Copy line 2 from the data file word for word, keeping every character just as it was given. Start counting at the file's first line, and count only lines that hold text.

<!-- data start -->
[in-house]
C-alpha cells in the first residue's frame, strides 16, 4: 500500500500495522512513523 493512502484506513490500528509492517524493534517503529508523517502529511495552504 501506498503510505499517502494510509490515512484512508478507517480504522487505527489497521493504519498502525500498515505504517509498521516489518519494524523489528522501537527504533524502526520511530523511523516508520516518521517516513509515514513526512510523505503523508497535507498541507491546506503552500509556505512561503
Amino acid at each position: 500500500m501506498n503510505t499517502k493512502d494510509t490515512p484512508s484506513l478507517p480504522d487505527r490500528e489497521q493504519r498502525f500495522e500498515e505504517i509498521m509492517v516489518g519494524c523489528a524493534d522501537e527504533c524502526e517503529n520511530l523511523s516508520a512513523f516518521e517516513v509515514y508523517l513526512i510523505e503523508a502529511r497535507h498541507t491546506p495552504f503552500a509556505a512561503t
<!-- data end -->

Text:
C-alpha cells in the first residue's frame, strides 16, 4: 500500500500495522512513523 493512502484506513490500528509492517524493534517503529508523517502529511495552504 501506498503510505499517502494510509490515512484512508478507517480504522487505527489497521493504519498502525500498515505504517509498521516489518519494524523489528522501537527504533524502526520511530523511523516508520516518521517516513509515514513526512510523505503523508497535507498541507491546506503552500509556505512561503